Photograph in Daily Herald of January 2nd, 1932 showing Alfred (left) and William Henry Billcliff (right) wearing the famous brown paper caps which could only be made by Alfred Billcliff because he would not reveal the folding method (he was also the bellows maker). These caps were famous and literally hundreds of people tried to make them but failed. William Henry Billcliff the eldest son of Joshua was the designer of most of the Billcliff patents but they were always placed in the name of his father the founder. William Henry was the man who actually made the first Academy Camera designed by Warwick Brookes of Manchester (son of the famous artist and photographer) and Billcliffs continued to make the Academy in all its forms till its demise in the 1890s. The Academy was retailed by Marions of Soho. He also had a hand in the making of McKellens, Thornton's and Chapmans prototype cameras.  2155/22  1932

Photograph from Evening Chronicle of February 20th, 1939 showing William Henry Billcliff (minus spectacles) holding what appears to be a Warwick Brookes Academy Camera.  2155/26  1939

****The above archived information is actually incorrect, as Warwick Brookes 1843-1929, the designer of the Academy Camera, was in fact the nephew of Warwick Brookes the artist, and not his son as stated, although his cousin, (also Warwick 1854-1922), and son of the artist, operated as a photographic artist in Manchester at the same time. This mistake is often made by researchers due to the continueous use of the name "Warwick" within the family.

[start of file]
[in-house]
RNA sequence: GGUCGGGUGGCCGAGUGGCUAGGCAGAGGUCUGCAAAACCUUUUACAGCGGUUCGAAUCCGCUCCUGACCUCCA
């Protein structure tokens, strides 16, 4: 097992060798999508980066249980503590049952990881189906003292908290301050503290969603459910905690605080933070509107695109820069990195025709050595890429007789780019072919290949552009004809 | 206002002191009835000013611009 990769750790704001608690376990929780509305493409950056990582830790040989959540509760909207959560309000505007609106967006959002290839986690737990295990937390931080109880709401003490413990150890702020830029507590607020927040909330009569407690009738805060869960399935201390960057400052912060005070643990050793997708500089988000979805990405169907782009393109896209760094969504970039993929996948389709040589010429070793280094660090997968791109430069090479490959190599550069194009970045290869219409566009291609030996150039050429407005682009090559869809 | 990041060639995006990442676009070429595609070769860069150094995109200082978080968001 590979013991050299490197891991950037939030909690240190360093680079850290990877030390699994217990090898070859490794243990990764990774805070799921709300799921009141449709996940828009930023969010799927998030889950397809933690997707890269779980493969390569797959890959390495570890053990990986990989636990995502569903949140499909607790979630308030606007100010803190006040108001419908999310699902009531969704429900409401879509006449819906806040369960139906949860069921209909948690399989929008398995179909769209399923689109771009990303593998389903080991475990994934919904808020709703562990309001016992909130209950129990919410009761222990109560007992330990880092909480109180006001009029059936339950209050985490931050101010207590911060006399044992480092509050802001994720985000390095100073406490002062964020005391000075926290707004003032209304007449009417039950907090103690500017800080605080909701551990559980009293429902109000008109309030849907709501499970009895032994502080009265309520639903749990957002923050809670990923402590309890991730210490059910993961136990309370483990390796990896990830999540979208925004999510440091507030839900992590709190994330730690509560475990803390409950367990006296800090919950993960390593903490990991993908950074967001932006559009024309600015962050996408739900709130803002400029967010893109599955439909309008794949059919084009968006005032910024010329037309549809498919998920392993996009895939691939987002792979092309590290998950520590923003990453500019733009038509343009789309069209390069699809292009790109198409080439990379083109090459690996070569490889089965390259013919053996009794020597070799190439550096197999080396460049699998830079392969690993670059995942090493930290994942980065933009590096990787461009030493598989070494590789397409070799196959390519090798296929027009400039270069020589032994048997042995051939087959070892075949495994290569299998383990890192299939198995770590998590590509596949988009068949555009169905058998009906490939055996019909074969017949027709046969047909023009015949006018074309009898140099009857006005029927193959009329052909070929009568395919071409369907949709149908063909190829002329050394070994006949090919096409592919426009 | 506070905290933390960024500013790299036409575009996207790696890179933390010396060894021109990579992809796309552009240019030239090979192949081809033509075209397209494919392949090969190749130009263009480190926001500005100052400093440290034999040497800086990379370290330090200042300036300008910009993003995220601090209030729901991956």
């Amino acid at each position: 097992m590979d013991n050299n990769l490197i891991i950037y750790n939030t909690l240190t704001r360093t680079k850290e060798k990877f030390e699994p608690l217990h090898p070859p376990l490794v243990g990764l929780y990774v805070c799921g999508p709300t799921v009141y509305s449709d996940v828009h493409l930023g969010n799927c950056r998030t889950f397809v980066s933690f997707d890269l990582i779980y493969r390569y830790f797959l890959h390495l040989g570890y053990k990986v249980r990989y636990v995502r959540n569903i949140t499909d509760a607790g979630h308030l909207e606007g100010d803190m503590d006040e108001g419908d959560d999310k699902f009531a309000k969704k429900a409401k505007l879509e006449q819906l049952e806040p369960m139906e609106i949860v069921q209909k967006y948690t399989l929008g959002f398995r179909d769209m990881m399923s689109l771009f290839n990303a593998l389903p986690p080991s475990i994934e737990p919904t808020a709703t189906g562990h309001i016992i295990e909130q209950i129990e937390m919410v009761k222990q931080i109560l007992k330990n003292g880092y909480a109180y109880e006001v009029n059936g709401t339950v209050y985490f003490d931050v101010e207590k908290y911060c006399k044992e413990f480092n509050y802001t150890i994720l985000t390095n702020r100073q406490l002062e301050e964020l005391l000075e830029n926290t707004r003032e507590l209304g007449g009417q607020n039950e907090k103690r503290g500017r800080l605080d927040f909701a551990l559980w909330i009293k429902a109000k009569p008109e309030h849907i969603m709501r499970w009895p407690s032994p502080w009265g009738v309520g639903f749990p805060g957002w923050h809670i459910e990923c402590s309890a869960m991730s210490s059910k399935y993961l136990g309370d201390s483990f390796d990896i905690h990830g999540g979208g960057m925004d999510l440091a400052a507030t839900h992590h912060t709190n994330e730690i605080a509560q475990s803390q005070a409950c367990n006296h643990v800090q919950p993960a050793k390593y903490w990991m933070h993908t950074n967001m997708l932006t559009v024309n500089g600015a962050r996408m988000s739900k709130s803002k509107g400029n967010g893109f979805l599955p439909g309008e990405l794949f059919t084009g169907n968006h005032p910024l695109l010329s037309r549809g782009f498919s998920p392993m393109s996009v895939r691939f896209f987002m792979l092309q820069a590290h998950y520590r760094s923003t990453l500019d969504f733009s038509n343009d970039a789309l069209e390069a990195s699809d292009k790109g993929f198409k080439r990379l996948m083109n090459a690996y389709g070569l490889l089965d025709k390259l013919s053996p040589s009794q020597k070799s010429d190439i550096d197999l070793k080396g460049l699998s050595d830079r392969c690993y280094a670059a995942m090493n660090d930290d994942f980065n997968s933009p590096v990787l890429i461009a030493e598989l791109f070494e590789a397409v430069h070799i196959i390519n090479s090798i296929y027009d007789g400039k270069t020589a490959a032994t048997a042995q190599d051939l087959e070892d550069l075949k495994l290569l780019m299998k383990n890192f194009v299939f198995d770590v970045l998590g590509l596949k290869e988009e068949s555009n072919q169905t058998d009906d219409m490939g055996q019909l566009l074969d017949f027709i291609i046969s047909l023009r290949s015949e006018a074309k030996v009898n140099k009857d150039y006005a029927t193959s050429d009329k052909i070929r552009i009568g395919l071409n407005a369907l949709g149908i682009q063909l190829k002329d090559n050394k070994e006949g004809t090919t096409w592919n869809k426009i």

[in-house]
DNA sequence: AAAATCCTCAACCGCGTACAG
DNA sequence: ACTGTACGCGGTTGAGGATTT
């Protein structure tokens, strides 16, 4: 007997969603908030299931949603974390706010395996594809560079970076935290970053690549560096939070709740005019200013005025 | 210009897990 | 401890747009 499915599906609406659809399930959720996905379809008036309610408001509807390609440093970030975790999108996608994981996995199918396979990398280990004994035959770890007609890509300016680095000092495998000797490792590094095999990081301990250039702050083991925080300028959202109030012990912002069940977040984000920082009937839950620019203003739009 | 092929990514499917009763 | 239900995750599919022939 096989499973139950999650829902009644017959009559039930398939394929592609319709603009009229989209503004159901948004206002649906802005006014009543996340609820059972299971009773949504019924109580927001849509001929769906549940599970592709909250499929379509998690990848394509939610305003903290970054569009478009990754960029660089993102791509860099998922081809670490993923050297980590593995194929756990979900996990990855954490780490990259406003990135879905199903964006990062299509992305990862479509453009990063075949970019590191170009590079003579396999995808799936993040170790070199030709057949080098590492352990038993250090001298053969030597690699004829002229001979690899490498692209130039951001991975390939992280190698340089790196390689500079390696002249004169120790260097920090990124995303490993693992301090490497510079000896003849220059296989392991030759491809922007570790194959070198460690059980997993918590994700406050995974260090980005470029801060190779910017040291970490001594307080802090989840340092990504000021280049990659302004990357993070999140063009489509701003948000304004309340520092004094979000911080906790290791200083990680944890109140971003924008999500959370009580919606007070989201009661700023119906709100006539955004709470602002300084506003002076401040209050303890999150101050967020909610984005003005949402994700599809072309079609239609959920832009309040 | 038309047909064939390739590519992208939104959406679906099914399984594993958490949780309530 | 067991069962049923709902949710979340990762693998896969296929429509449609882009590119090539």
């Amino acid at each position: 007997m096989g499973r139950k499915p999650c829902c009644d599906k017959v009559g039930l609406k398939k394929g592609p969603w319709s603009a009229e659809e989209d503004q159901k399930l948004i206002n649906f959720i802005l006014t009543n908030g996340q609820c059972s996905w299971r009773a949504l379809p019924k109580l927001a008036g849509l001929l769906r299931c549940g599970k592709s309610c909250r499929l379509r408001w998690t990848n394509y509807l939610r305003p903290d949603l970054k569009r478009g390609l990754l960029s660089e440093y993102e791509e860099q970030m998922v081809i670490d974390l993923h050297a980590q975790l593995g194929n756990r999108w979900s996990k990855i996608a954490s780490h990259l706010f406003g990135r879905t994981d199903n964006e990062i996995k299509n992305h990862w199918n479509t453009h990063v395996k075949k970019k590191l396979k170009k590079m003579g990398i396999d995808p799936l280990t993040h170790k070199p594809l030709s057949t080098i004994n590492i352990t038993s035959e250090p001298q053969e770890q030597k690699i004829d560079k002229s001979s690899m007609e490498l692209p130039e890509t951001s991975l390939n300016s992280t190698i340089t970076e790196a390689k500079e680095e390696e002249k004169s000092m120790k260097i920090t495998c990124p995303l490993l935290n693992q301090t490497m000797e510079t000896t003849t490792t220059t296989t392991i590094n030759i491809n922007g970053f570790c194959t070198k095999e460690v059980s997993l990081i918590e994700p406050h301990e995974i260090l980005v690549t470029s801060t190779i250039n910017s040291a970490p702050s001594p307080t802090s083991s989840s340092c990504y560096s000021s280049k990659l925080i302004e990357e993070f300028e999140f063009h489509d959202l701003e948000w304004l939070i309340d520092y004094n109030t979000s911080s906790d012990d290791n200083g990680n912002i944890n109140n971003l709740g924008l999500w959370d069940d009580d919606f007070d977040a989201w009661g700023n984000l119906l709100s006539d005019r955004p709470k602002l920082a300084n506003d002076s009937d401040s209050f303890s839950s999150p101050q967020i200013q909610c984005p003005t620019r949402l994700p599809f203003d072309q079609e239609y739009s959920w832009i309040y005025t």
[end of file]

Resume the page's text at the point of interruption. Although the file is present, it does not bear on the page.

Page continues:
** For additional information about John Benjamin Dancer 1812-1887, <Click> here. He is also buried in Brooklands Cemetery, Sale, near to Warwick Brookes 1808-1882, artist.

The following is courtesy of http://openlearn.open.ac.uk License details :
Photographers encouraged mothers to bring their children to be photographed each year around the date of their birthday as this was seen as the best way of keeping a record of their progress and development. The following four images are photographs of Max Witte whose mother took him on regular visits to the superior studio of the Manchester photographer Warwick Brookes. Max's father was a German émigré and highly successful shipping merchant. The family lived in Bowdon in Cheshire.
Some photographers actually issued birthday albums to encourage annual visits. The album itself is sometimes featured as an accessory in later portraits.